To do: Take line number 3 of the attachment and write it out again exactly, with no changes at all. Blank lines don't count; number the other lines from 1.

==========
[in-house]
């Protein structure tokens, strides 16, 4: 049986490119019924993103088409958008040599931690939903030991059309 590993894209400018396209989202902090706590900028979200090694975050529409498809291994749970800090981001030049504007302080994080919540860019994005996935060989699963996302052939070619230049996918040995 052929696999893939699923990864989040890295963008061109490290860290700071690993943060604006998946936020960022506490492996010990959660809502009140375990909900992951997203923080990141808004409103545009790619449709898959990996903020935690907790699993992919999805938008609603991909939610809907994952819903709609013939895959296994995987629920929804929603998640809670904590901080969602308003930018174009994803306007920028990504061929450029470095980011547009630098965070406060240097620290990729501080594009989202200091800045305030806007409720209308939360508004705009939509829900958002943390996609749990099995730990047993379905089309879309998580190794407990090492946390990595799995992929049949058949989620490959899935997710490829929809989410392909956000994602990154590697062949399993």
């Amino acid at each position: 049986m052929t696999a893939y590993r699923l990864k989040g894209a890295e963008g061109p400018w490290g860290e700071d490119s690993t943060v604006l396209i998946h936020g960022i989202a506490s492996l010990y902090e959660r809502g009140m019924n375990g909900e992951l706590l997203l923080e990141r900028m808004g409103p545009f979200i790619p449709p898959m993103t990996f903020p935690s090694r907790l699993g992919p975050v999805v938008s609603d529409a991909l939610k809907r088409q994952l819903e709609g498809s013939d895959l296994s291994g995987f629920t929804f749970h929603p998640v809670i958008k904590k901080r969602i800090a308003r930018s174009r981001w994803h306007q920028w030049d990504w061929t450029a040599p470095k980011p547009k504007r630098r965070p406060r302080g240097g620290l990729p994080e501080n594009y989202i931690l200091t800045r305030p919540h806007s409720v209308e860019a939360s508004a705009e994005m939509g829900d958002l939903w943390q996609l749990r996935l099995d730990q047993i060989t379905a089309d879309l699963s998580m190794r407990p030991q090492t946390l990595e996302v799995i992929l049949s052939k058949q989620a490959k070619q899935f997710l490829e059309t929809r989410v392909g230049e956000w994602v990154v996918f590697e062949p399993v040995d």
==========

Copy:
């Amino acid at each position: 049986m052929t696999a893939y590993r699923l990864k989040g894209a890295e963008g061109p400018w490290g860290e700071d490119s690993t943060v604006l396209i998946h936020g960022i989202a506490s492996l010990y902090e959660r809502g009140m019924n375990g909900e992951l706590l997203l923080e990141r900028m808004g409103p545009f979200i790619p449709p898959m993103t990996f903020p935690s090694r907790l699993g992919p975050v999805v938008s609603d529409a991909l939610k809907r088409q994952l819903e709609g498809s013939d895959l296994s291994g995987f629920t929804f749970h929603p998640v809670i958008k904590k901080r969602i800090a308003r930018s174009r981001w994803h306007q920028w030049d990504w061929t450029a040599p470095k980011p547009k504007r630098r965070p406060r302080g240097g620290l990729p994080e501080n594009y989202i931690l200091t800045r305030p919540h806007s409720v209308e860019a939360s508004a705009e994005m939509g829900d958002l939903w943390q996609l749990r996935l099995d730990q047993i060989t379905a089309d879309l699963s998580m190794r407990p030991q090492t946390l990595e996302v799995i992929l049949s052939k058949q989620a490959k070619q899935f997710l490829e059309t929809r989410v392909g230049e956000w994602v990154v996918f590697e062949p399993v040995d």